|Appears in Collections:||Law and Philosophy Journal Articles|
|Peer Review Status:||Refereed|
|Title:||Democracy, Political Equality, and Majority Rule|
|Citation:||Saunders B (2010) Democracy, Political Equality, and Majority Rule, Ethics, 121 (1), pp. 148-177.|
|Abstract:||Democracy is commonly associated with political equality and/or majority rule. This essay shows that these three ideas are conceptually separate, so the transition from any one to another stands in need of further substantive argument, which is not always adequately given. It does this by offering an alternative decision-making mechanism, called lottery voting, in which all individuals cast votes for their preferred options but, instead of these being counted, one is randomly selected and that vote determines the outcome. This procedure is democratic and egalitarian, since all have an equal chance to influence outcomes, but obviously not majoritarian.|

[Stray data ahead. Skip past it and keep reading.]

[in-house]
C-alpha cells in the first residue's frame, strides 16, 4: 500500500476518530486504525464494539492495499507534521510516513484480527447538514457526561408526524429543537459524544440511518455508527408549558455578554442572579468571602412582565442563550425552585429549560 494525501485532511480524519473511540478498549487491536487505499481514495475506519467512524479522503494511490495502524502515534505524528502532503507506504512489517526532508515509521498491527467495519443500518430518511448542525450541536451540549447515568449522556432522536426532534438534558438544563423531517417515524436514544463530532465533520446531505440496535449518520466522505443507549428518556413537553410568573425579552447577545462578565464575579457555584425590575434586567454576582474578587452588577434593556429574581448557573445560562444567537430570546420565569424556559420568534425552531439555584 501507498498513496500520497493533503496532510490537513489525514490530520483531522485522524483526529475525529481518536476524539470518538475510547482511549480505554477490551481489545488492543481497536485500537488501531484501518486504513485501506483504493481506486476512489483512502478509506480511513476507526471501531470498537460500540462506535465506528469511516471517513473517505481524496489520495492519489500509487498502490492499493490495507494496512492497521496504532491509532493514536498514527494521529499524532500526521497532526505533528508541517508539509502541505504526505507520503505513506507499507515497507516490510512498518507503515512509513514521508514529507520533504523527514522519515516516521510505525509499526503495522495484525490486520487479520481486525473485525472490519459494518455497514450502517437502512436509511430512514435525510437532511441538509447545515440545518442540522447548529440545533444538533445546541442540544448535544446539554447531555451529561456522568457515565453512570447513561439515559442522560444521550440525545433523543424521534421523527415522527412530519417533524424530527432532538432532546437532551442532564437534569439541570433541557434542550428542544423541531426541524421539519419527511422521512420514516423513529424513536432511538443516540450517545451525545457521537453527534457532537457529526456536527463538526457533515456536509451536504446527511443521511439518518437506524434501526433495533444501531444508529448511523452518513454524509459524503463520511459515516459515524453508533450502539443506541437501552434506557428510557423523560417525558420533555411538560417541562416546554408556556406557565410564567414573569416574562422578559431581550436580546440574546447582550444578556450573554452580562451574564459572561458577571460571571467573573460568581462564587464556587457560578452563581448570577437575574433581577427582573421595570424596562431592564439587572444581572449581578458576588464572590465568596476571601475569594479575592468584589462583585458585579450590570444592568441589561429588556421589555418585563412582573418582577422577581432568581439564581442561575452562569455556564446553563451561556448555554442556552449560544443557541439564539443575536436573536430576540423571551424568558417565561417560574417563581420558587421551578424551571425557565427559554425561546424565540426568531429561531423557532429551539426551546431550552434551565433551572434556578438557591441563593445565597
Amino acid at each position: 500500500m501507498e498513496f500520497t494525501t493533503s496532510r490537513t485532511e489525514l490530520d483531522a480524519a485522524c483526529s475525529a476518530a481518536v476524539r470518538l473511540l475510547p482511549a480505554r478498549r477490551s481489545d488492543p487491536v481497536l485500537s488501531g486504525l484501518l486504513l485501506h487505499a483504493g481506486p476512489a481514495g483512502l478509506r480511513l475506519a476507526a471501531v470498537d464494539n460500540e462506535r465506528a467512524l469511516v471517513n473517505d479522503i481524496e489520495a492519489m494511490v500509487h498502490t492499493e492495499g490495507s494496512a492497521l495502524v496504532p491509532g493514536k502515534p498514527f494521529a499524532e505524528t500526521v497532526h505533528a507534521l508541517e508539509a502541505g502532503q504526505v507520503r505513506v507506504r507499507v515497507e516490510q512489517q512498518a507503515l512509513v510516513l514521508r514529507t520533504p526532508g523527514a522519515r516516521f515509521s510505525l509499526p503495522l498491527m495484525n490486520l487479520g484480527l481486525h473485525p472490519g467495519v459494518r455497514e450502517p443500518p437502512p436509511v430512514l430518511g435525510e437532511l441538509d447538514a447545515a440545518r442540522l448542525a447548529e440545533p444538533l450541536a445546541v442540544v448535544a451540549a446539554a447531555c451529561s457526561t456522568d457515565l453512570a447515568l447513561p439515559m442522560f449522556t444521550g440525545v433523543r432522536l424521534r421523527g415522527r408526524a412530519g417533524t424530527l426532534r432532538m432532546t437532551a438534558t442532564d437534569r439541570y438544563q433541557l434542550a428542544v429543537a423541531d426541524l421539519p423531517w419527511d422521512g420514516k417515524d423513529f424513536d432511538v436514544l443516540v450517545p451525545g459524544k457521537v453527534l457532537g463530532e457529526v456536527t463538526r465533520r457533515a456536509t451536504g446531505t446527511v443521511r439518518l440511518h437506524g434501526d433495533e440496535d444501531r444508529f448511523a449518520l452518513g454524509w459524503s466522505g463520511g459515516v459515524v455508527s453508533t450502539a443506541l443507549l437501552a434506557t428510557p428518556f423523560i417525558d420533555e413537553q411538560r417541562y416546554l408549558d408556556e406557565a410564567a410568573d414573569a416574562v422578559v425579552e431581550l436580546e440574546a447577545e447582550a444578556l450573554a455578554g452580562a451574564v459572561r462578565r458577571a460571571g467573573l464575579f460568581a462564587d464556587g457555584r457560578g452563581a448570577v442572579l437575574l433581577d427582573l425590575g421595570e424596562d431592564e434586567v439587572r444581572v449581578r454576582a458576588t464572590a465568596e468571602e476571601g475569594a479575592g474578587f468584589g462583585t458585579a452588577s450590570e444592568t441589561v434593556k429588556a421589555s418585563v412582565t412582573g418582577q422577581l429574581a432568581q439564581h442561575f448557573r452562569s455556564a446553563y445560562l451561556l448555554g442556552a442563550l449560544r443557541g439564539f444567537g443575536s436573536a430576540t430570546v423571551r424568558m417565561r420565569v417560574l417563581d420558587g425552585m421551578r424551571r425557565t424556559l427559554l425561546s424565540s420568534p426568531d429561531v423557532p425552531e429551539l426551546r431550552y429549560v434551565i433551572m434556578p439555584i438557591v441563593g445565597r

|Rights:||Publisher allows this work to be made available in this repository. Published in Ethics by The University of Chicago Press. The original publication is available at: http://www.jstor.org/stable/10.1086/656474|
This item is protected by original copyright
Items in the Repository are protected by copyright, with all rights reserved, unless otherwise indicated.
If you believe that any material held in STORRE infringes copyright, please contact firstname.lastname@example.org providing details and we will remove the Work from public display in STORRE and investigate your claim.